Summary: The power of the gospel in the world and especially in the lives of the Colossian saints.
Imagine writing a letter to a pigmy living in the deepest, darkest parts of Africa. In your letter you must describe life in the Lower Blue Mountains. What would you say? How would you describe the fabric of our society? What is our reputation?
There’s lots of good things to write about: Australian mateship in all its various forms. The Victorian bushfires and the incredible outpouring of generosity. We are a very open and friendly society. We have some friends from Austria across the road who are surprised that we so readily open up our homes to others. It doesn’t happen like that in Austria. We are a sporting nation: if it moves we chase it, if stays still we lift it, if it’s not too high we jump over it, and if its really high we climb it. Insulting our politicians is a national past-time. We love the great outdoors and only Australians glorify villains such as Ned Kelly.
And yet an honest report must probe a little deeper. Many in our society cheat in their tax returns. Alcohol and drug abuse ruins families. Domestic assaults are on the increase. There are high rates of divorce and too many children living in broken homes. Political correctness sends us around the twist. Road rage. The homeless. The scourge of cancer. The depressed and mentally ill.
My letter to Central Africa would be a mixed report of highs and lows. Another blank page and I can become a little more philosophical. My society has a reputation for greed, consumerism and denial of the supernatural. The only truth is there is no such thing as truth. In my world we dare not question the dream that humanity can save ourselves and that we are the masters of the universe. We disfigure and pollute the world in the name of progress.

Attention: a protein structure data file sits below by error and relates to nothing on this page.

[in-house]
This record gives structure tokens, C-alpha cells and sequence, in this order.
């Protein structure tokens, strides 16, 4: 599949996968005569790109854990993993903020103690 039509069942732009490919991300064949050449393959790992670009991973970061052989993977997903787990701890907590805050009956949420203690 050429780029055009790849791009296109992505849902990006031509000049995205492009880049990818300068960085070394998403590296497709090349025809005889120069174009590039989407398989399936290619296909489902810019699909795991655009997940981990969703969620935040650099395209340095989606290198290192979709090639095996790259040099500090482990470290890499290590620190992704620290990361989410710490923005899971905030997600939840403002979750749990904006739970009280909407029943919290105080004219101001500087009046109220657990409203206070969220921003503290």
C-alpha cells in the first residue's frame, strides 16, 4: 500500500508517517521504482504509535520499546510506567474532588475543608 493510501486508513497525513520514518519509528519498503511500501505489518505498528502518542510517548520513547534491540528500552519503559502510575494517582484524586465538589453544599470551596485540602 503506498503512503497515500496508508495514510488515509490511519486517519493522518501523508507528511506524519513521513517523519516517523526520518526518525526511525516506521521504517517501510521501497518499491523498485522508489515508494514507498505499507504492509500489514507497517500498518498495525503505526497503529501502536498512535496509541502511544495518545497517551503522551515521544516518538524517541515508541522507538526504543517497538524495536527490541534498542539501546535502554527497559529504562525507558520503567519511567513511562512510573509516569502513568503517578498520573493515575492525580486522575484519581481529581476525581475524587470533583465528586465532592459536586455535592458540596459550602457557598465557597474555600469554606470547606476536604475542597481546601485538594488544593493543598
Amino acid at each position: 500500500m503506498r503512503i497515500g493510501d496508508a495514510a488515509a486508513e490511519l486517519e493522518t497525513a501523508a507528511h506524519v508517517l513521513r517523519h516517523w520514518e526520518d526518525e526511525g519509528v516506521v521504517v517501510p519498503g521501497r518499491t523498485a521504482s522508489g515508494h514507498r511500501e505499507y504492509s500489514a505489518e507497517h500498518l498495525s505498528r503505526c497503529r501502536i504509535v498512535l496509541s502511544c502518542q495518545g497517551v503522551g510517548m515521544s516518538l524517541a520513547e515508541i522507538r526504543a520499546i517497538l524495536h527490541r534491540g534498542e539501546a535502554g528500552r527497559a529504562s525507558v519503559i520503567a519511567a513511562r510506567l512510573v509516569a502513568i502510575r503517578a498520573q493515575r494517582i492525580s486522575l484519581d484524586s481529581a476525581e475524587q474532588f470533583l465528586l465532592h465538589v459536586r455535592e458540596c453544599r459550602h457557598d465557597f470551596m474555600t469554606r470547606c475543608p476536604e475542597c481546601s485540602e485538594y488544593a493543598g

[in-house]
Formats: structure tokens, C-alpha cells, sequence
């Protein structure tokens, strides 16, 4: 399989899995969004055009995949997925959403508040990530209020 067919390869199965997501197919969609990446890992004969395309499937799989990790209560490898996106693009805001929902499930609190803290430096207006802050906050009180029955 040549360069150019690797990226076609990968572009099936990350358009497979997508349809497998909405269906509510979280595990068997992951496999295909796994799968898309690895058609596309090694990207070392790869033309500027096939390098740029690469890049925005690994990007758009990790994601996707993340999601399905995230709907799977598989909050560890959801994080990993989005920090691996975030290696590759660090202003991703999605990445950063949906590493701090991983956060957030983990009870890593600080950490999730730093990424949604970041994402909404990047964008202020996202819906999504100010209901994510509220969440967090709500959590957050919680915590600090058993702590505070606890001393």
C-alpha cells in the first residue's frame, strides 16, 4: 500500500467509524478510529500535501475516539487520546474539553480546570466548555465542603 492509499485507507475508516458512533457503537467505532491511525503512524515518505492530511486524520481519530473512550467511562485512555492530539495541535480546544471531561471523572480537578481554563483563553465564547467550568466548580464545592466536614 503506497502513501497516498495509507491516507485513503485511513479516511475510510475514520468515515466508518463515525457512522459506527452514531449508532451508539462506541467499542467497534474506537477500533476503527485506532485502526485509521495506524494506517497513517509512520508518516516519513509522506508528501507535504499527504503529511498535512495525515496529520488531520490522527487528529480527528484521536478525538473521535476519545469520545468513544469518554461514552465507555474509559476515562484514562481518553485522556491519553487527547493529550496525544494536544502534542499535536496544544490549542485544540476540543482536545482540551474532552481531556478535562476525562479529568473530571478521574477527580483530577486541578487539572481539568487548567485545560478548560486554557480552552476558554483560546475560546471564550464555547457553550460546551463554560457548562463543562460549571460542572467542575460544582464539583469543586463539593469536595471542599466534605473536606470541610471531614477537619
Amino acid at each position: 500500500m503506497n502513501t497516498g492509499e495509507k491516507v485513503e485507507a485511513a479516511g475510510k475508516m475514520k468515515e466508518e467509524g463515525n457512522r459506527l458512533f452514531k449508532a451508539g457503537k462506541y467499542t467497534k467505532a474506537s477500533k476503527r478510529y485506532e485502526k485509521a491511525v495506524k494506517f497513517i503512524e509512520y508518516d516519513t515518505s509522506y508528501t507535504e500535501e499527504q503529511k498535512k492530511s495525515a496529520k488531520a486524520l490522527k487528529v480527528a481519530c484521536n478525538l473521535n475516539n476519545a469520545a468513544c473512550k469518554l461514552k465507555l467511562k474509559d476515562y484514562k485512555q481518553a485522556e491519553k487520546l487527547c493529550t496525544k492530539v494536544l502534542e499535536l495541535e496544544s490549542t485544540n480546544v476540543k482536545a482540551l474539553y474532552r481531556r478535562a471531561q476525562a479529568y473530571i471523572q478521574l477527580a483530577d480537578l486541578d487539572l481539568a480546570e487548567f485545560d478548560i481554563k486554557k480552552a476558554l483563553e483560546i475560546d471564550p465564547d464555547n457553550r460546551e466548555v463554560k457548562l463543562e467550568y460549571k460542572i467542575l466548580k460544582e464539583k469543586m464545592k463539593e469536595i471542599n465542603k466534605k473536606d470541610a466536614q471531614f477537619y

So although I would report many good things, the unfortunate reality is that our world is rotten at the core. In Col 1:14, the Apostle Paul sums up the state of our world, it is the ‘the dominion of darkness’. Stamped across my letter to Central Africa are the words, ‘my society lives in the dominion of darkness’. And this is not just a summary of our society, it also sums up first century Asia Minor and the city of Colossae.
But the church is not like the world. Christians are people who have been rescued by God from the dominion of darkness—as Col 1:13 explains—the church is a people who live in the kingdom of the Son. Paul is thankful that the Colossian church has grasped the life-changing power of the gospel. They are in the kingdom and are struggling in a world of darkness. Have a look with me at Col 1:3–5, ‘We always thank God, the Father of our Lord Jesus Christ, when we pray for you, because we have heard of your faith in Christ Jesus and of the love you have for all the saints—the faith and love that spring from the hope that is stored up for you in heaven’.
These are words of re-assurance. Paul thanks God for the saints in Colossae because they have three things: a genuine faith in Christ, they have a love for the saints, and they hope for that which is stored up for them in heaven. Such praise and thankfulness from the apostle is re-assuring. For you see, some scoundrels in Colossae were raising painful doubts as to whether or not Epaphras had given them the whole truth. There were rumours circulating that Epaphras had not passed on a full and complete gospel. Maybe there was a spiritual experience that the Colossians had not yet entered into because Epaphras had it wrong? Is there something more than faith in Christ, love for the saints, and the hope of heaven? Is there something more to the Christian life than faith, hope and love?